CAYTON, Chief Judge.
Dickerson was convicted of carrying a dangerous weapon. Code, § 22-3204. On this appeal he contends that there was no probable cause for arresting or searching him and that his motion to suppress the use of the pistol as evidence should have been granted.
The factual situation can best be stated by quoting from the agreed statement of evidence. "Officer John Driscoll testified that at 5:19 a. m. on September 25, 1955, he observed the defendant in front of the Sage School. * * * He testified that when he asked the defendant what he was doing on the street at that hour of the morning he stated that he was waiting for a friend who had just gone into one of the houses on the street. The officer said he then asked the name of the friend and at this point the defendant changed his story and said that he had just parked his cab and was trying to make up his mind whether to go home or not. Officer Driscoll testified that as he turned to leave his left elbow bumped the defendant's stomach hitting an unseen solid object. He asked the defendant what he had in his belt and when he was told `nothing' in a hesitating manner, he investigated and found a fully loaded .32 caliber revolver `stuck under' the defendant's shirt and held by his waist belt. When the officer inquired relative to the revolver, he testified that the defendant stated first that he found the pistol in his cab, but later said he bought the gun from an unknown man."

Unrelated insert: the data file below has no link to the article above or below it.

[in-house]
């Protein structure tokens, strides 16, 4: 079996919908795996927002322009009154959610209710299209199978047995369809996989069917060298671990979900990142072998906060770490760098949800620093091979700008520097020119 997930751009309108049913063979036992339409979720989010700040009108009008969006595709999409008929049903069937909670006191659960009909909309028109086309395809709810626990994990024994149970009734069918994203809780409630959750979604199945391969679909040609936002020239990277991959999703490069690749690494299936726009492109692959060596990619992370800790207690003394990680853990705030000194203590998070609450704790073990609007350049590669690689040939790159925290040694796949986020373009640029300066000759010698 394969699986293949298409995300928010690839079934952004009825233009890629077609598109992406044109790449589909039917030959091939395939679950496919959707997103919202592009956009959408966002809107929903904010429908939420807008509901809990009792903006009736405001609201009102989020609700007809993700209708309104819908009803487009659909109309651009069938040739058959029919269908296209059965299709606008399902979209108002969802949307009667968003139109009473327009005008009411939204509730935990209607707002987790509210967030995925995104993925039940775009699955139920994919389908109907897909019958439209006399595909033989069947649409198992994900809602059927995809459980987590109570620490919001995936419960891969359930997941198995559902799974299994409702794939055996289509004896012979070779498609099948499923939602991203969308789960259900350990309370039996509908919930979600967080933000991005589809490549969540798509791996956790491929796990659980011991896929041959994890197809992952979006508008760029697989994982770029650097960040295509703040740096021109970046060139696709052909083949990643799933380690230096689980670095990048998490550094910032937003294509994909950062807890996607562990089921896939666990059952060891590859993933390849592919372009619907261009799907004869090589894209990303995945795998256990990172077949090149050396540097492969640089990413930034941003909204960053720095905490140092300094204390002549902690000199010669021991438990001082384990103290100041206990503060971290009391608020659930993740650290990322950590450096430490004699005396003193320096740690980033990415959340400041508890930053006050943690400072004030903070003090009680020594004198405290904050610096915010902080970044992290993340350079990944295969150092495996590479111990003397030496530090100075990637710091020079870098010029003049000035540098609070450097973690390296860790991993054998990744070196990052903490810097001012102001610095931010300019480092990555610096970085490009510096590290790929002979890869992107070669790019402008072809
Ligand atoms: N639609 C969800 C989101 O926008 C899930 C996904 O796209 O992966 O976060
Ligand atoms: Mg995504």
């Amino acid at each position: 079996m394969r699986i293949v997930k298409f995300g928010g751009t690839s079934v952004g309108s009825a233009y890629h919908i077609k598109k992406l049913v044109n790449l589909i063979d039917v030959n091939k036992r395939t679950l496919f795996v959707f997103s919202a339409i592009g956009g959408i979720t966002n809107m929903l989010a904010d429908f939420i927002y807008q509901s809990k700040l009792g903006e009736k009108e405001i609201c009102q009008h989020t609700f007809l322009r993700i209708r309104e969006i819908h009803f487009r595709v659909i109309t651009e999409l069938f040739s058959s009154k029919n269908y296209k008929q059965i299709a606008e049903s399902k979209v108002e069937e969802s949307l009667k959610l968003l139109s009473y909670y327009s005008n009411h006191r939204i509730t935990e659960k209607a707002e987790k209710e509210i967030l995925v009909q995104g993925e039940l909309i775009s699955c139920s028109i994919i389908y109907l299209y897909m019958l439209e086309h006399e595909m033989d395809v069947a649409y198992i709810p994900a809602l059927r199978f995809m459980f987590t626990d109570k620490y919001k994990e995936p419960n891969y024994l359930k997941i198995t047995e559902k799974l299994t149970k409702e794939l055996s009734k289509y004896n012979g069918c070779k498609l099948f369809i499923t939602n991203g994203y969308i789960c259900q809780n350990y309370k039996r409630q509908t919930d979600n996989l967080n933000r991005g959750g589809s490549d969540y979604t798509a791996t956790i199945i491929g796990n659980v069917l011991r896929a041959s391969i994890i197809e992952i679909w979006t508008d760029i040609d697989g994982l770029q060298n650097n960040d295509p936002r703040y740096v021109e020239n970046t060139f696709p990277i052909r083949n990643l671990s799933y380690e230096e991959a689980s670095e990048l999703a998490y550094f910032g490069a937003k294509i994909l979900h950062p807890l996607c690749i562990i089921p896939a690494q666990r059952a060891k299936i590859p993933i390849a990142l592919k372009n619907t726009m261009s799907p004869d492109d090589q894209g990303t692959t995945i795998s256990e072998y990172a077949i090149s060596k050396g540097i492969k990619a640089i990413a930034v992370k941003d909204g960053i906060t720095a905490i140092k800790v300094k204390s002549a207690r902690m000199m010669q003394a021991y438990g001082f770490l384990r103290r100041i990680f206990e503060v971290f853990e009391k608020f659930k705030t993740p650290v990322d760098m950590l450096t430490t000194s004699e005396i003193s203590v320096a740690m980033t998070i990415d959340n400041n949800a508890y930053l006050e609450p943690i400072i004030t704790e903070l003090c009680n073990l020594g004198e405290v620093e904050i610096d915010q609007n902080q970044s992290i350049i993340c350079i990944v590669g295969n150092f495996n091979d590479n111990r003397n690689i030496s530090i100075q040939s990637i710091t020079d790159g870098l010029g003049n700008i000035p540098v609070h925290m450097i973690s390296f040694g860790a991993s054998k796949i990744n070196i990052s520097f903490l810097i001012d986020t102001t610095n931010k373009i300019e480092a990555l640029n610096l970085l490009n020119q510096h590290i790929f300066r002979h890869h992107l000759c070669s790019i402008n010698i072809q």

The record recites that defendant agreed to stipulate the facts as above related and offered no testimony in his own behalf. On the unchallenged testimony of the police
This rule has been variously stated in the several cases we have cited above. It was spelled out by the Supreme Court with great clarity in Brinegar v. United States, 338 U.S. 160, 69 S.Ct. 1302, 93 L.Ed. 1879, rehearing denied 338 U.S. 839, 70 S.Ct. 31, 94 L.Ed. 513. We can add nothing to what was said there, and we refer to that decision as embodying the controlling law and charting the course to be followed by trial courts in considering motions to suppress and deciding the question of probable cause.
Nothing that happened in this case does violence to the rules there laid down. The time of night, the evasive and suspicious nature of defendant's behavior, and what the officer felt on contact with defendant, all combined to establish probable cause and justify the arrest.
QUINN, Associate Judge, dissents.